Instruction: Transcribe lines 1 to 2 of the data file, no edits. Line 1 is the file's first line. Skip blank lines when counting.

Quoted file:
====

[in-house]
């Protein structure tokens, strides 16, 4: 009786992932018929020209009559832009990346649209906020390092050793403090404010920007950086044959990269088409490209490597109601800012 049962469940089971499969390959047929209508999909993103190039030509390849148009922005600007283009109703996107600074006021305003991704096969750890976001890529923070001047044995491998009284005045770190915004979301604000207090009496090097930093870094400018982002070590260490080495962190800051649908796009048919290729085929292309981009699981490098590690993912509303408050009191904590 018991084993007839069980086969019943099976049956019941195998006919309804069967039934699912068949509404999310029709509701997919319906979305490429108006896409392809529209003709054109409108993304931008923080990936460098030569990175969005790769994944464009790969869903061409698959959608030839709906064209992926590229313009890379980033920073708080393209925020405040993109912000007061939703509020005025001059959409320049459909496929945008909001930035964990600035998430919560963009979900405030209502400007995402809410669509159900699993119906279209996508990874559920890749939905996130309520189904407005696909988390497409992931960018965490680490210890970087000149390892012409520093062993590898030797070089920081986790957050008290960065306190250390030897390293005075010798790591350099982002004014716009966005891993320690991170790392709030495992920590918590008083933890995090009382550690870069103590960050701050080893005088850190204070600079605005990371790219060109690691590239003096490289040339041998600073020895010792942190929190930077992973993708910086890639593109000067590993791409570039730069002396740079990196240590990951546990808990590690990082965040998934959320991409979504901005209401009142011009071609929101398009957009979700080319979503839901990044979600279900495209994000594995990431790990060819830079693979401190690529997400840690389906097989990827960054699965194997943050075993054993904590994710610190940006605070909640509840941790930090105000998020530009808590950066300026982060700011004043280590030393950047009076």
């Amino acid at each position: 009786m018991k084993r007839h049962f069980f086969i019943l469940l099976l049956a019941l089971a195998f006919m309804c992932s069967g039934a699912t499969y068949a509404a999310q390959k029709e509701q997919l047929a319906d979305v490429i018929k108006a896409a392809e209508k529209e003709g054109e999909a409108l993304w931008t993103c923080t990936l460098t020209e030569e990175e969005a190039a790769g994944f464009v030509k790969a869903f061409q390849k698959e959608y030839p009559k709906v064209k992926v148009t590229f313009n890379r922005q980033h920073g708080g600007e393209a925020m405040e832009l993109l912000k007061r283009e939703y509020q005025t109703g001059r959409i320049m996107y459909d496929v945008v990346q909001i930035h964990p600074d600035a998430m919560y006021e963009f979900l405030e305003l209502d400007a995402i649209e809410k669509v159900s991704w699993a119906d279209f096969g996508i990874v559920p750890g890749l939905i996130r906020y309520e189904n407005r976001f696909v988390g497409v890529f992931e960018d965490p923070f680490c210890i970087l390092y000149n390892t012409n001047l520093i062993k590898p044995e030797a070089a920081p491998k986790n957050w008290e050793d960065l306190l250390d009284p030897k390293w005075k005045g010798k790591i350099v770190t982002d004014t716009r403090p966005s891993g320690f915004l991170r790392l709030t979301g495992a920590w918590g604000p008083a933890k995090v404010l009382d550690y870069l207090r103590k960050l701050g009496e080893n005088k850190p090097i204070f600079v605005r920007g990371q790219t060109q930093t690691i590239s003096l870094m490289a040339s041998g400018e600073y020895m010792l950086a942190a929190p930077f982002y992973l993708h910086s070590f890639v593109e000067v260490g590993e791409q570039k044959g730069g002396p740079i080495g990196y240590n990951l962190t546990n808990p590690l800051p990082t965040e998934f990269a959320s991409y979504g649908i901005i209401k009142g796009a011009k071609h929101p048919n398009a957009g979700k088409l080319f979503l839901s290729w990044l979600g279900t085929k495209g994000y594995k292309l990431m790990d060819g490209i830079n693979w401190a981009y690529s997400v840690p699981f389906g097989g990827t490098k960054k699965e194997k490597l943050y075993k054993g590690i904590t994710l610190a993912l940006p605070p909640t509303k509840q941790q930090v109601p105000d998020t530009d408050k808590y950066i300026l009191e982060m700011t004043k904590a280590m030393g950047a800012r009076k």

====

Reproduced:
[in-house]
């Protein structure tokens, strides 16, 4: 009786992932018929020209009559832009990346649209906020390092050793403090404010920007950086044959990269088409490209490597109601800012 049962469940089971499969390959047929209508999909993103190039030509390849148009922005600007283009109703996107600074006021305003991704096969750890976001890529923070001047044995491998009284005045770190915004979301604000207090009496090097930093870094400018982002070590260490080495962190800051649908796009048919290729085929292309981009699981490098590690993912509303408050009191904590 018991084993007839069980086969019943099976049956019941195998006919309804069967039934699912068949509404999310029709509701997919319906979305490429108006896409392809529209003709054109409108993304931008923080990936460098030569990175969005790769994944464009790969869903061409698959959608030839709906064209992926590229313009890379980033920073708080393209925020405040993109912000007061939703509020005025001059959409320049459909496929945008909001930035964990600035998430919560963009979900405030209502400007995402809410669509159900699993119906279209996508990874559920890749939905996130309520189904407005696909988390497409992931960018965490680490210890970087000149390892012409520093062993590898030797070089920081986790957050008290960065306190250390030897390293005075010798790591350099982002004014716009966005891993320690991170790392709030495992920590918590008083933890995090009382550690870069103590960050701050080893005088850190204070600079605005990371790219060109690691590239003096490289040339041998600073020895010792942190929190930077992973993708910086890639593109000067590993791409570039730069002396740079990196240590990951546990808990590690990082965040998934959320991409979504901005209401009142011009071609929101398009957009979700080319979503839901990044979600279900495209994000594995990431790990060819830079693979401190690529997400840690389906097989990827960054699965194997943050075993054993904590994710610190940006605070909640509840941790930090105000998020530009808590950066300026982060700011004043280590030393950047009076």